Peter Alan Stollery (born November 29, 1935) is a former Canadian politician and businessman.
Peter Alan Stollery
|Senator for Bloor and Yonge (Toronto), Ontario|
July 2, 1981 – November 29, 2010
|Appointed by||Pierre Trudeau|
|Member of the Canadian Parliament|
|Preceded by||Sylvester Perry Ryan|
|Succeeded by||Dan Heap|
|Born||November 29, 1935|
Toronto, Ontario, Canada
|Committees||Chair, Standing Committee on Foreign Affairs|
Chair, Standing Committee on Foreign Affairs and International Trade
|Portfolio||Parliamentary Secretary to the Minister of Communications (1980-1981)|
Parliamentary Secretary to the Secretary of State of Canada (1980-1981)
An old Yorkville family, the Stollerys owned a famous furnishings store named Stollery's, which opened in 1901 in downtown Toronto. Peter Stollery, the founder’s grandson, worked on and off at the haberdashery for 24 years, first as a furnishings’ man and eventually as a manager from 1965 to 1968 after his father, Alan Stollery, died suddenly. His attachment to these roots explain his later designation in the Senate of Canada as Senator for "Bloor and Yonge", the intersection at which the store was located.
Before entering public life, Stollery also worked as a teacher in Algeria and travel writer for Maclean's. He is a Fellow of the Royal Geographical Society, and a Member of the National Liberal Club in London.
Career in Parliament
Stollery was elected to the House of Commons of Canada as a Liberal candidate in the 1972 election for Spadina riding in Toronto defeating incumbent MP Perry Ryan who had left the Liberals and crossed the floor to the Progressive Conservatives. He was re-elected in the 1974, 1979 and 1980 elections. He served for a time as chairman of the Liberal Caucus (1976–1978), and as parliamentary secretary to the Secretary of State and to the Minister of Communications (1980–1981).
In 1981, Stollery was appointed to the Senate of Canada on the recommendation of Prime Minister Pierre Trudeau. Trudeau wanted to open Stollery's Spadina riding so his aide James Coutts could be elected to Parliament in a by-election. The voters rebelled, and in the subsequent by-election Coutts was defeated in what had been a safe Liberal seat by Dan Heap of the New Democratic Party. He retired from the Senate on November 29, 2010 upon reaching the mandatory retirement age of 75, at which point he had served in Parliament for over 38 years, including more than 29 years in the Senate.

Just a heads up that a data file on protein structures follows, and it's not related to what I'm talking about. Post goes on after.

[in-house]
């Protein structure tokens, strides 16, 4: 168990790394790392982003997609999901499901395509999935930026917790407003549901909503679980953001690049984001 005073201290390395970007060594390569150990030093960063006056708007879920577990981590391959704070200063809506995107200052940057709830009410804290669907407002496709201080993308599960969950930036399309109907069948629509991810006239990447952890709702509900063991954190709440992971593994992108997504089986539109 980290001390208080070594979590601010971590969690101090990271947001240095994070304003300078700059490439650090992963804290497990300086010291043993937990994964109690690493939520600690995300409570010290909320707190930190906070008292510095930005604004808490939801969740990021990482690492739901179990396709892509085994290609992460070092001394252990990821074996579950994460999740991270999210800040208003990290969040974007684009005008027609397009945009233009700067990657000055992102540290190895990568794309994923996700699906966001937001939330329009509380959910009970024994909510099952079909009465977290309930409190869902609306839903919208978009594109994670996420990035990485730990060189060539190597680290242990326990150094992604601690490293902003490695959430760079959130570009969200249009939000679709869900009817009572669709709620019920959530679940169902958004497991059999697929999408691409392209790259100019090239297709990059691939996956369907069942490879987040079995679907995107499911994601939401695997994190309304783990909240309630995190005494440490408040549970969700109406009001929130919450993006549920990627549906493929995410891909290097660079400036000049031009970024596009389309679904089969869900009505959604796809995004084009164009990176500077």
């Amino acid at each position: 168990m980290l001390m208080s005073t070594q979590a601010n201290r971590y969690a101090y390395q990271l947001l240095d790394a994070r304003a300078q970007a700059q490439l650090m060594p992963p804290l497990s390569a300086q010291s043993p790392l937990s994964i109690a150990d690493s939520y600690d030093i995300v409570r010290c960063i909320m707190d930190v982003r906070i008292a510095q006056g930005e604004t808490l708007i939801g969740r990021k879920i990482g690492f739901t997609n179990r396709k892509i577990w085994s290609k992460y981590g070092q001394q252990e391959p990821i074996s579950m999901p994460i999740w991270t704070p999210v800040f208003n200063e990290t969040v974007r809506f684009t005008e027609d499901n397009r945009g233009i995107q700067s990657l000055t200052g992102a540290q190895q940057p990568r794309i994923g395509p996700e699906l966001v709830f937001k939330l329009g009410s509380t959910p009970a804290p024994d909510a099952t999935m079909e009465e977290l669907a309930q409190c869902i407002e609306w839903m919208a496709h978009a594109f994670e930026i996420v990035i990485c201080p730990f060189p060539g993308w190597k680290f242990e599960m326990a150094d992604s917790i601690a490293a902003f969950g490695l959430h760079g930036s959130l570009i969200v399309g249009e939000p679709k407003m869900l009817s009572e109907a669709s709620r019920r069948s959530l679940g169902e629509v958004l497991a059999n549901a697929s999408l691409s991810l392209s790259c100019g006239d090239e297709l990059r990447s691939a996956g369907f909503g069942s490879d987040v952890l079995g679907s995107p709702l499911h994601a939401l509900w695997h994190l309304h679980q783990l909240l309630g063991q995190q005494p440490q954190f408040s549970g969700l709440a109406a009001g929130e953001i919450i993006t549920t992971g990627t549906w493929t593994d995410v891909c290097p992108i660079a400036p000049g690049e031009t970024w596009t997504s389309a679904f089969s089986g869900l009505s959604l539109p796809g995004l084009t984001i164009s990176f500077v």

In the Senate, Stollery served on several committees. His deep-seated interest in international affairs and humanitarian aid have led him to take part in numerous overseas delegations and to assume the position of Chair of the Standing Committee on Foreign Affairs (1999–2005). He continued to serve on the committee as Vice-Chair until his retirement from the Senate. He has been involved with the Canada-Europe Interparliamentary Union.
On May 29, 2006 during a session of the Standing Senate Committee on National Security and Defence, Stollery criticized Hamid Karzai, then President of Afghanistan. Although Karzai was democratically elected, Stollery implied that Karzai's ascent to power was due to US influence. He argued that Canadian troops could be better used to help “create a democratic society in Afghanistan”.
In September 2006, Stollery added that the limited presence of Canadian troops on the African continent was a result of military officials believing it was not as "sexy" as helping the U.S. by fighting in Afghanistan. He was subsequently criticized by Liberal Senator Roméo Dallaire, who called Stollery's comments "scandalous language." Dallaire stated that "Nothing is sexy in war. The whole concept of war is perverse, and the reason we're in one area and not another is because political decisions have been taken."
- By-election in Spadina to Tories’ advantage, Trudeau tells Commons, by Marina Strauss, The Globe and Mail, July 4, 1981.
- Out of their depth in Africa, by Carol Goar, Toronto Star, February 23, 2007.
- Senator calls Afghan president Karzai a 'stooge' Archived 2007-08-09 at the Wayback Machine by Mike Blanchfield, CanWest News Service (reprinted by the Saskatchewan Star Phoenix), May 30, 2006.
- Proceedings of the Standing Senate Committee on National Security and Defence, May 29, 2006.
- Senator slams sparse Canadian military presence in Africa, CBC News, September 26, 2006.
- Africa not 'sexy' enough for military: senator, Canadian Press (reprinted by CTV News), September 27, 2006.